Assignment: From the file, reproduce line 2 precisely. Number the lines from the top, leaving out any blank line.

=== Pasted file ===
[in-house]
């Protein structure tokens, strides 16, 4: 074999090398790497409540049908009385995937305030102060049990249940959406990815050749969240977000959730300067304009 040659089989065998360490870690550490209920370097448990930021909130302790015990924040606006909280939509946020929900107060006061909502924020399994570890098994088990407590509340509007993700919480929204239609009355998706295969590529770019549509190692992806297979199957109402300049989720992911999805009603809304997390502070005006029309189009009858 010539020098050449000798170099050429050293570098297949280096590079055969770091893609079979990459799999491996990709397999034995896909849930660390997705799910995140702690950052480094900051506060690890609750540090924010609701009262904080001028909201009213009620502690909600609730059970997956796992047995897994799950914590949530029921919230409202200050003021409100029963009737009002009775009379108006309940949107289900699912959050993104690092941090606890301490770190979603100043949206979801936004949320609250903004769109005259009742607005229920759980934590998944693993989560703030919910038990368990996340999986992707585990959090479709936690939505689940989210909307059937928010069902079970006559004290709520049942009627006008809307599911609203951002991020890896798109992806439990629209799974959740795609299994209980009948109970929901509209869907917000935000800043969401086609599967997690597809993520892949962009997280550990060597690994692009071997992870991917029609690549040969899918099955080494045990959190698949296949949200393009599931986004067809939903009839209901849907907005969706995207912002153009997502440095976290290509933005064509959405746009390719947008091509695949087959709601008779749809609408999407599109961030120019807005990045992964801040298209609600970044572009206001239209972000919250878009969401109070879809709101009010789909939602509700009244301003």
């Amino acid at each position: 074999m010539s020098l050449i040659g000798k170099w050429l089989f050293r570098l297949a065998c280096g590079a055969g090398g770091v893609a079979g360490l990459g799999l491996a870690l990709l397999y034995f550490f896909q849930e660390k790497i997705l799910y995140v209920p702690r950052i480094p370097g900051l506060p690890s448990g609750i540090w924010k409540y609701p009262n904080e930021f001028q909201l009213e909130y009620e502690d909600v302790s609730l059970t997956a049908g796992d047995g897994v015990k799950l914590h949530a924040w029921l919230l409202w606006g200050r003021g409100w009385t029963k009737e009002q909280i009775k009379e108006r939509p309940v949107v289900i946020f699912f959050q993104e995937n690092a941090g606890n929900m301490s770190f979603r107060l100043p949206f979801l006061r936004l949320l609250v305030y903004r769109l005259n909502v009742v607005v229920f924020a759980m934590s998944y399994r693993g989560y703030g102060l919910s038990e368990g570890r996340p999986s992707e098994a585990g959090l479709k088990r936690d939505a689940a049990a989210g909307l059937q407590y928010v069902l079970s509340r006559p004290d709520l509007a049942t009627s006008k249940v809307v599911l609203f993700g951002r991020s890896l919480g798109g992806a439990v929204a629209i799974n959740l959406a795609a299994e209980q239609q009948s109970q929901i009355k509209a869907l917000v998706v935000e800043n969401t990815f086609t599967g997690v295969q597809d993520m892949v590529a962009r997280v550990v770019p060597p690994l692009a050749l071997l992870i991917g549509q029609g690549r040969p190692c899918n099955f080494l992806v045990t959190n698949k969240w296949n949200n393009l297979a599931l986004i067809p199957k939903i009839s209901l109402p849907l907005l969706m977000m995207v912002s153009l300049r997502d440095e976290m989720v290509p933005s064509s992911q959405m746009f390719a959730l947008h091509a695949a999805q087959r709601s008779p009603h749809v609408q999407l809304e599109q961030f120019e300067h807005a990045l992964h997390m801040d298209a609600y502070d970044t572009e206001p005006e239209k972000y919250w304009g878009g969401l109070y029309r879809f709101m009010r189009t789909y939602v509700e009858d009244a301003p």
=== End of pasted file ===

């Protein structure tokens, strides 16, 4: 074999090398790497409540049908009385995937305030102060049990249940959406990815050749969240977000959730300067304009 040659089989065998360490870690550490209920370097448990930021909130302790015990924040606006909280939509946020929900107060006061909502924020399994570890098994088990407590509340509007993700919480929204239609009355998706295969590529770019549509190692992806297979199957109402300049989720992911999805009603809304997390502070005006029309189009009858 010539020098050449000798170099050429050293570098297949280096590079055969770091893609079979990459799999491996990709397999034995896909849930660390997705799910995140702690950052480094900051506060690890609750540090924010609701009262904080001028909201009213009620502690909600609730059970997956796992047995897994799950914590949530029921919230409202200050003021409100029963009737009002009775009379108006309940949107289900699912959050993104690092941090606890301490770190979603100043949206979801936004949320609250903004769109005259009742607005229920759980934590998944693993989560703030919910038990368990996340999986992707585990959090479709936690939505689940989210909307059937928010069902079970006559004290709520049942009627006008809307599911609203951002991020890896798109992806439990629209799974959740795609299994209980009948109970929901509209869907917000935000800043969401086609599967997690597809993520892949962009997280550990060597690994692009071997992870991917029609690549040969899918099955080494045990959190698949296949949200393009599931986004067809939903009839209901849907907005969706995207912002153009997502440095976290290509933005064509959405746009390719947008091509695949087959709601008779749809609408999407599109961030120019807005990045992964801040298209609600970044572009206001239209972000919250878009969401109070879809709101009010789909939602509700009244301003």